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And now Athene waved the aegis, that blights humanity, from high aloft on the roof, and all their wits were bewildered; and they stampeded about the hall, like a herd of cattle set upon and driven wild by the darting horse fly […]. (22.297-300)
Athene finally reveals what we all already know: that she will fight by Odysseus’s side. This was destined to happen and the sign bound to show, so the only question was when. Certain events, we see, are predetermined, but the execution and timing of those events are left to choice.
(Odysseus:) ‘You dogs, you never thought I would any more come back from the land of Troy, and because of that you despoiled my household, and forcibly took my serving women to sleep beside you, and sought to win my wife while I was still alive, fearing neither the immortal gods who hold the wide heaven, nor any resentment sprung from men to be yours in the future. Now upon you all the terms of destruction are fastened.’ (22.35-41)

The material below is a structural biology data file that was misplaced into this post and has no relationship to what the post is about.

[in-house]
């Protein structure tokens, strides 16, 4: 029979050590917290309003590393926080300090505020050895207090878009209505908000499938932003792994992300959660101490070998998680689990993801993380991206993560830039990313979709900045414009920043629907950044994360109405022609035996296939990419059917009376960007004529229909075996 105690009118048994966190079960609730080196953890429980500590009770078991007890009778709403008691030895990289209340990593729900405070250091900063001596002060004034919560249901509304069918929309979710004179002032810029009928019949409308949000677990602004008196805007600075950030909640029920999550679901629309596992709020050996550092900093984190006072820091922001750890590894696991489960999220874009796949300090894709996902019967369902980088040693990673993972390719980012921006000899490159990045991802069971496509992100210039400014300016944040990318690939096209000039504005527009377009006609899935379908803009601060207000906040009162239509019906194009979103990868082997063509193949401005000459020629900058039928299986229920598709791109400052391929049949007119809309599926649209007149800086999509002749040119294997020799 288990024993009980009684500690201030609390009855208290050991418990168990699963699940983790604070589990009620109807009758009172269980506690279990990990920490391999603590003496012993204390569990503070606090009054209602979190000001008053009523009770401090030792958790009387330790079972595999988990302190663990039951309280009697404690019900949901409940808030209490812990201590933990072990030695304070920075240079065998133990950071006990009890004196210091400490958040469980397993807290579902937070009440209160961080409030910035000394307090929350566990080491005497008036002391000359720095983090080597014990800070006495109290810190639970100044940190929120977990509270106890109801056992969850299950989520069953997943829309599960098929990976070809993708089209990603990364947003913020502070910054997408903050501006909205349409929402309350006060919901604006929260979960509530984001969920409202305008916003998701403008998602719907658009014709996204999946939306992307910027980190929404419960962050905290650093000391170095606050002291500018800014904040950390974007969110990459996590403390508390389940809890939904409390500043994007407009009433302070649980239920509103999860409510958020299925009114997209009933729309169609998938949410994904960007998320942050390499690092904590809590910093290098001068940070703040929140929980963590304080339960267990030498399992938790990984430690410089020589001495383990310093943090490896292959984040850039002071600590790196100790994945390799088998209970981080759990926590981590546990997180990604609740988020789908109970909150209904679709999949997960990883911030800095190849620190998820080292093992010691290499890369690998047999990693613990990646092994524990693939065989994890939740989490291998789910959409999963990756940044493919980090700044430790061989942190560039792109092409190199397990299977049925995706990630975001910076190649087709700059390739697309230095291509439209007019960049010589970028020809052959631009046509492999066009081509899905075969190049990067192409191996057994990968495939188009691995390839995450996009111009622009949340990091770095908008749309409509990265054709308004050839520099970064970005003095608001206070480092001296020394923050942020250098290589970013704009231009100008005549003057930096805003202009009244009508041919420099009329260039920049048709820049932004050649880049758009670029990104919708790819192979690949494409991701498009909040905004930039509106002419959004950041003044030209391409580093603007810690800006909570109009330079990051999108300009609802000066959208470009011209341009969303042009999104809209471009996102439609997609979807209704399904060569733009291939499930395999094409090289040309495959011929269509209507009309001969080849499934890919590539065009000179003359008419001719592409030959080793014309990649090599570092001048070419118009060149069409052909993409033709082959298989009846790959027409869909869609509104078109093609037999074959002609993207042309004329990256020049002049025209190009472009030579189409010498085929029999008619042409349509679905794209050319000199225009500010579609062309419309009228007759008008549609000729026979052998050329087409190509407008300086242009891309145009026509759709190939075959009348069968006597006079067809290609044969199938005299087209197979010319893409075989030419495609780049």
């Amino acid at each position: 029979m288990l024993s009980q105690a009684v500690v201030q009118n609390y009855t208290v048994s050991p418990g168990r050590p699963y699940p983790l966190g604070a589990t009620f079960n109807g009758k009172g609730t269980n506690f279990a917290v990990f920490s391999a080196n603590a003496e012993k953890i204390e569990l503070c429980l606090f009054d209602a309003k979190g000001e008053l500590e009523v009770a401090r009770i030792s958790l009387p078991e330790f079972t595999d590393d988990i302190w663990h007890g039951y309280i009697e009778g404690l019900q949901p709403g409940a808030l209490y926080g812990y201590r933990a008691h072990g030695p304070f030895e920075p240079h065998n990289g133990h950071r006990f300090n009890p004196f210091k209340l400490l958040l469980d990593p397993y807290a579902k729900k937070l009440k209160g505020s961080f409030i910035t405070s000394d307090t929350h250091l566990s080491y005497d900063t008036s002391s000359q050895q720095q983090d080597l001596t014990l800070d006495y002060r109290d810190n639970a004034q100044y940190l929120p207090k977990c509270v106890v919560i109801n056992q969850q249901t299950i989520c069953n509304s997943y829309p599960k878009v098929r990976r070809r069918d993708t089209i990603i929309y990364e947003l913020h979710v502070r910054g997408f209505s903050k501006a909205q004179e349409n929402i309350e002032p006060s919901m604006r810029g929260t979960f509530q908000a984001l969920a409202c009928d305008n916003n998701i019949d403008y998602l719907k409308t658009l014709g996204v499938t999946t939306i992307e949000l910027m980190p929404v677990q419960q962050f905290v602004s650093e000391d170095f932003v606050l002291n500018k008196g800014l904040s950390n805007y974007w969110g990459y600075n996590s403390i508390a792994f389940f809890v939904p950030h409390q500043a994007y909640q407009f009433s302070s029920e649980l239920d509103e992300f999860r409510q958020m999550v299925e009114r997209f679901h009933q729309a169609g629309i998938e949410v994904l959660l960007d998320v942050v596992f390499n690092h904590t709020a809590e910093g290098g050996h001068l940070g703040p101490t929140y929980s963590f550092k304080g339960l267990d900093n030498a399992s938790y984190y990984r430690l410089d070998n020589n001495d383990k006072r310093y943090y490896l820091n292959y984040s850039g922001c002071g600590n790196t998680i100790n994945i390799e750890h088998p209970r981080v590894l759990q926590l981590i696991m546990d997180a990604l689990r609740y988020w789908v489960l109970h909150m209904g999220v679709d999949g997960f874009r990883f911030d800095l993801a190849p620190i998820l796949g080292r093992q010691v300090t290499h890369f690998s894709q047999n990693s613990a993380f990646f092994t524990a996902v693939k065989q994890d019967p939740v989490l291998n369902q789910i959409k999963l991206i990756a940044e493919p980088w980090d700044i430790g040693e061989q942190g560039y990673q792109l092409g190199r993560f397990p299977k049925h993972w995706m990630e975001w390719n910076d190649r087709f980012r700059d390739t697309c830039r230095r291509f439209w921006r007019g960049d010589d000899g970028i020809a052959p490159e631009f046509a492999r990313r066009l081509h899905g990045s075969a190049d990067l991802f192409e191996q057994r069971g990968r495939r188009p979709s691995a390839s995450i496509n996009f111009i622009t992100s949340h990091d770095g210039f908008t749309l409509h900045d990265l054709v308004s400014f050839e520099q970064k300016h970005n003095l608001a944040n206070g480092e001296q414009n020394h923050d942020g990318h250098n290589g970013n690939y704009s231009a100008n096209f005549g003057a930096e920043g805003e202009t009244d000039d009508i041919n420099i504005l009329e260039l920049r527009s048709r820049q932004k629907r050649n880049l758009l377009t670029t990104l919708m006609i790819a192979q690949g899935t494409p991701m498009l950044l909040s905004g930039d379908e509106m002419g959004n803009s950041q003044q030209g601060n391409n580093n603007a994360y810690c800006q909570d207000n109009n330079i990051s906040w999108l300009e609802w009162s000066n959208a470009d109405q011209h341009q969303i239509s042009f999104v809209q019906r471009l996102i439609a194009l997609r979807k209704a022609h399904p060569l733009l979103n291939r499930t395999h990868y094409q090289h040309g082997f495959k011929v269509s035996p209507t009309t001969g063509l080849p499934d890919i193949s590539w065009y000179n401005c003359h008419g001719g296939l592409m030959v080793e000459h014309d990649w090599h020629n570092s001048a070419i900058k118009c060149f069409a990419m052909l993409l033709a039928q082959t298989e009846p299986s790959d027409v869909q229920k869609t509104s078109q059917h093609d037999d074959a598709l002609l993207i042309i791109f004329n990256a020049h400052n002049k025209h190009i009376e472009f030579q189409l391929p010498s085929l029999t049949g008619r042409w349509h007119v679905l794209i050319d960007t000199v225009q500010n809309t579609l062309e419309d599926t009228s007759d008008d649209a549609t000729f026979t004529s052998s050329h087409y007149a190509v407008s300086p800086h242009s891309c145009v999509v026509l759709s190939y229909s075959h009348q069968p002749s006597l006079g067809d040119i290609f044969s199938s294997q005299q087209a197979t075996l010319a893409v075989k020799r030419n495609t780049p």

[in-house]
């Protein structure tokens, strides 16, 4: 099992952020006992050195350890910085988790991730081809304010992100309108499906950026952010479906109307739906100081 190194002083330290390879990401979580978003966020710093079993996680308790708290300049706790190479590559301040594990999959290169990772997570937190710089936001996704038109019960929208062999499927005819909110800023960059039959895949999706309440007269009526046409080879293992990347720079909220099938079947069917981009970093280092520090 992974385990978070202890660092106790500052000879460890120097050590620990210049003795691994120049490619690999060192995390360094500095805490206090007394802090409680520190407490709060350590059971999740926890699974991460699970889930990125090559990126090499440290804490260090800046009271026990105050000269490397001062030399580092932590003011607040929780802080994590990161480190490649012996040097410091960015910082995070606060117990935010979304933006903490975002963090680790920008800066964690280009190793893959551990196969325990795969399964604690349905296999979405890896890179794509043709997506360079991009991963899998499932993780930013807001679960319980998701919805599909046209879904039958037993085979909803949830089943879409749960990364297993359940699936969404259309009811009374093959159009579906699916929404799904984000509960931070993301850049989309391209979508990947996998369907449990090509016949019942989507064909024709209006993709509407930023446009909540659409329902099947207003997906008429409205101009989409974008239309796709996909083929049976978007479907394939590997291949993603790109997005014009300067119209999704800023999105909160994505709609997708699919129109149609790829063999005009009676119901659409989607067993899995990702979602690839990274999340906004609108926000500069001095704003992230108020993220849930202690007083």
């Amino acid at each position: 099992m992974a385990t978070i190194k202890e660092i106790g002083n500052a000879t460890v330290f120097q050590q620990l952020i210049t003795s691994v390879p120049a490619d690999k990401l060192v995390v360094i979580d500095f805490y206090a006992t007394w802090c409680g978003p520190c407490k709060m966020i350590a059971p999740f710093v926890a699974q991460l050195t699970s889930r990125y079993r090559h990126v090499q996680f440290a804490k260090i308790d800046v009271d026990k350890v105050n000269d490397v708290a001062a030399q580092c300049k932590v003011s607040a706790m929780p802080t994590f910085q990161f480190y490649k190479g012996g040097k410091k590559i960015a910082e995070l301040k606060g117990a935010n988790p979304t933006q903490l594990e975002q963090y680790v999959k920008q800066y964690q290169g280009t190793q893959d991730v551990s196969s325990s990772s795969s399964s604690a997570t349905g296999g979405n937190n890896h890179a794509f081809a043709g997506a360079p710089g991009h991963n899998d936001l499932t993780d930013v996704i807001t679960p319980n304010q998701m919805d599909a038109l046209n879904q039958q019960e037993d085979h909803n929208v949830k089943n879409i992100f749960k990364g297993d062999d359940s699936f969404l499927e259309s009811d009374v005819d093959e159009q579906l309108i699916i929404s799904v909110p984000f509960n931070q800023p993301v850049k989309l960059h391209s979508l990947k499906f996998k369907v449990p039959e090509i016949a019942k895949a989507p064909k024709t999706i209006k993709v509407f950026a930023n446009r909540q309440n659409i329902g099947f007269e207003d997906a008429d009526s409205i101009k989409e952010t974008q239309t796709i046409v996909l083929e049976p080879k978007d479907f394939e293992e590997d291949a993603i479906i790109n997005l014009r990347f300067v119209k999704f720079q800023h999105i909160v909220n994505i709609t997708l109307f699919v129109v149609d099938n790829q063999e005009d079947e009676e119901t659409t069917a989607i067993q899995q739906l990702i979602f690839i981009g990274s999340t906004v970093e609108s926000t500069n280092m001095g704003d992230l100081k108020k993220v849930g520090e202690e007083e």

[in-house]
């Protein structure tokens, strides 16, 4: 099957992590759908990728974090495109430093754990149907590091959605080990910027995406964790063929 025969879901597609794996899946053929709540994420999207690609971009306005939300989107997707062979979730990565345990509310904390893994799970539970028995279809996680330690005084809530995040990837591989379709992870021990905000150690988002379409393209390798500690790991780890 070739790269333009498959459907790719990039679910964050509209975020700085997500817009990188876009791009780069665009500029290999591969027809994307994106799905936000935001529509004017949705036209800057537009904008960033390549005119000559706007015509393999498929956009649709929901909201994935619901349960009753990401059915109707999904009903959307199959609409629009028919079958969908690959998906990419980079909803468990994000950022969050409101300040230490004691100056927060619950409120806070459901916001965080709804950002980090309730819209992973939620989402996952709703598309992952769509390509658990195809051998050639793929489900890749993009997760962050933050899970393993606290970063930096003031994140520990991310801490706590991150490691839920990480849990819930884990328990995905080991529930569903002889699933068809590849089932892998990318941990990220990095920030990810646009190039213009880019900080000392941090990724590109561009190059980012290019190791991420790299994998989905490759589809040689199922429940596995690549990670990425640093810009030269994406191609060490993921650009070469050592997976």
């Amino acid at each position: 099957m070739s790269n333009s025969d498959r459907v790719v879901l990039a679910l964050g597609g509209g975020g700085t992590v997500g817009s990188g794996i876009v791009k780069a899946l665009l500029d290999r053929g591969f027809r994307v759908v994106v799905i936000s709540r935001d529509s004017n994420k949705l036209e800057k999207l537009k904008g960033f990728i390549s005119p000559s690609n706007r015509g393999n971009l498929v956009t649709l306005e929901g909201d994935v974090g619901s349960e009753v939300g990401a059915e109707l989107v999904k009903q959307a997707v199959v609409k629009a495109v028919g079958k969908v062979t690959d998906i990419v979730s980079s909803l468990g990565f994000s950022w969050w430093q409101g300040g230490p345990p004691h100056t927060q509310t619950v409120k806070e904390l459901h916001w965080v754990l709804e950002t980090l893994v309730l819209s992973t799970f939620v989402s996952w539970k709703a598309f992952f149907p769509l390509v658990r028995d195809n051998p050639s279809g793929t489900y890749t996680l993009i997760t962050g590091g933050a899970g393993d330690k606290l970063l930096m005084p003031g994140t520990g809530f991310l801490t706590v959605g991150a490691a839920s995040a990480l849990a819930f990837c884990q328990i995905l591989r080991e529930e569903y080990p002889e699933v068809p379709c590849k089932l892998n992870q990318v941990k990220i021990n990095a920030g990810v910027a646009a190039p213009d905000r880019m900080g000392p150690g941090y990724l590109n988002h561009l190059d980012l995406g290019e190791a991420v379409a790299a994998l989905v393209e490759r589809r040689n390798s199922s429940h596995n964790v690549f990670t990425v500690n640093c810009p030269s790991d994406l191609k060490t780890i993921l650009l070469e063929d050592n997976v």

Odysseus cites the suitors’ crime as one not only of incivility, but of impiety as well.
(Odysseus:) 'Keep your joy in your heart, old dame; stop, do not raise up the cry. It is not piety to glory so over slain men. These were destroyed by the doom of the gods and their own hard actions […].' (22.411-413)
Piety isn't just about sacrificing to the gods—it's also about how you treat your fellow men. It's not quite "do unto others," but Odysseus is reminding the overly enthusiastic woman that these men are dead because the gods wanted it to be that way. Making a fuss about it just isn't respectful.